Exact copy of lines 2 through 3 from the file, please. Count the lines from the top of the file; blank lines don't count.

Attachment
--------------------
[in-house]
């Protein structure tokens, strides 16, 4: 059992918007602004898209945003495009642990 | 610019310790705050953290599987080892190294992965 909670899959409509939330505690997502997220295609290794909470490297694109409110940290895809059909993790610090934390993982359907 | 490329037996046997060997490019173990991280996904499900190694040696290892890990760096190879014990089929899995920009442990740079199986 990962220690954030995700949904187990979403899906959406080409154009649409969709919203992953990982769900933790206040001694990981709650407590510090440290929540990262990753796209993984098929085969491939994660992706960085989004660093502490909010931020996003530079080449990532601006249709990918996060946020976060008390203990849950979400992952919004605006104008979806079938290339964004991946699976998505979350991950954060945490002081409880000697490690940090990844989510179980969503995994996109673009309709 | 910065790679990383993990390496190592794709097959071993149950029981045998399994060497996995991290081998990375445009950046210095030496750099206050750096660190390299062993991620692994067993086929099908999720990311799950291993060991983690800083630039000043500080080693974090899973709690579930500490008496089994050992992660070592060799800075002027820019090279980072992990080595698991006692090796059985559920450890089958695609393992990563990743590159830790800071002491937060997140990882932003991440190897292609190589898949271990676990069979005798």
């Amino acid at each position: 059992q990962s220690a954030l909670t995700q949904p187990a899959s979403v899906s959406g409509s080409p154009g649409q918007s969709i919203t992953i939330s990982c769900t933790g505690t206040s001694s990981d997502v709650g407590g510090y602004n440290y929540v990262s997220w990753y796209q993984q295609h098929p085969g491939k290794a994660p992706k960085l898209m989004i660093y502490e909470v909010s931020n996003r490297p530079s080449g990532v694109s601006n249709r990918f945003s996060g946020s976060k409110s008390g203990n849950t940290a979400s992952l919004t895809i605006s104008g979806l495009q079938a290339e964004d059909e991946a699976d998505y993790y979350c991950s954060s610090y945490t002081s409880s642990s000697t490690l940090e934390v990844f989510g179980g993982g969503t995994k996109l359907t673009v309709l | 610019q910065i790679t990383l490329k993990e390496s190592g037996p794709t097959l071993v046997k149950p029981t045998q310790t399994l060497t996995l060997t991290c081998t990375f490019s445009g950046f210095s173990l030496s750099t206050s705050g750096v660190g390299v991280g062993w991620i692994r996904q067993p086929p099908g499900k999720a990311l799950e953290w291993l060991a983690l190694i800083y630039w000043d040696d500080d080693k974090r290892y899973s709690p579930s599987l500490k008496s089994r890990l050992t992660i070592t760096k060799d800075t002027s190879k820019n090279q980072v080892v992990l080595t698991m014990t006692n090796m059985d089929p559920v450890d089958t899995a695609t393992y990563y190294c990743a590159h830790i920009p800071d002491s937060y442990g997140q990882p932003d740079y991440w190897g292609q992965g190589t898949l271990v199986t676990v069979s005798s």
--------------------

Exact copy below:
């Protein structure tokens, strides 16, 4: 059992918007602004898209945003495009642990 | 610019310790705050953290599987080892190294992965 909670899959409509939330505690997502997220295609290794909470490297694109409110940290895809059909993790610090934390993982359907 | 490329037996046997060997490019173990991280996904499900190694040696290892890990760096190879014990089929899995920009442990740079199986 990962220690954030995700949904187990979403899906959406080409154009649409969709919203992953990982769900933790206040001694990981709650407590510090440290929540990262990753796209993984098929085969491939994660992706960085989004660093502490909010931020996003530079080449990532601006249709990918996060946020976060008390203990849950979400992952919004605006104008979806079938290339964004991946699976998505979350991950954060945490002081409880000697490690940090990844989510179980969503995994996109673009309709 | 910065790679990383993990390496190592794709097959071993149950029981045998399994060497996995991290081998990375445009950046210095030496750099206050750096660190390299062993991620692994067993086929099908999720990311799950291993060991983690800083630039000043500080080693974090899973709690579930500490008496089994050992992660070592060799800075002027820019090279980072992990080595698991006692090796059985559920450890089958695609393992990563990743590159830790800071002491937060997140990882932003991440190897292609190589898949271990676990069979005798």
């Amino acid at each position: 059992q990962s220690a954030l909670t995700q949904p187990a899959s979403v899906s959406g409509s080409p154009g649409q918007s969709i919203t992953i939330s990982c769900t933790g505690t206040s001694s990981d997502v709650g407590g510090y602004n440290y929540v990262s997220w990753y796209q993984q295609h098929p085969g491939k290794a994660p992706k960085l898209m989004i660093y502490e909470v909010s931020n996003r490297p530079s080449g990532v694109s601006n249709r990918f945003s996060g946020s976060k409110s008390g203990n849950t940290a979400s992952l919004t895809i605006s104008g979806l495009q079938a290339e964004d059909e991946a699976d998505y993790y979350c991950s954060s610090y945490t002081s409880s642990s000697t490690l940090e934390v990844f989510g179980g993982g969503t995994k996109l359907t673009v309709l | 610019q910065i790679t990383l490329k993990e390496s190592g037996p794709t097959l071993v046997k149950p029981t045998q310790t399994l060497t996995l060997t991290c081998t990375f490019s445009g950046f210095s173990l030496s750099t206050s705050g750096v660190g390299v991280g062993w991620i692994r996904q067993p086929p099908g499900k999720a990311l799950e953290w291993l060991a983690l190694i800083y630039w000043d040696d500080d080693k974090r290892y899973s709690p579930s599987l500490k008496s089994r890990l050992t992660i070592t760096k060799d800075t002027s190879k820019n090279q980072v080892v992990l080595t698991m014990t006692n090796m059985d089929p559920v450890d089958t899995a695609t393992y990563y190294c990743a590159h830790i920009p800071d002491s937060y442990g997140q990882p932003d740079y991440w190897g292609q992965g190589t898949l271990v199986t676990v069979s005798s």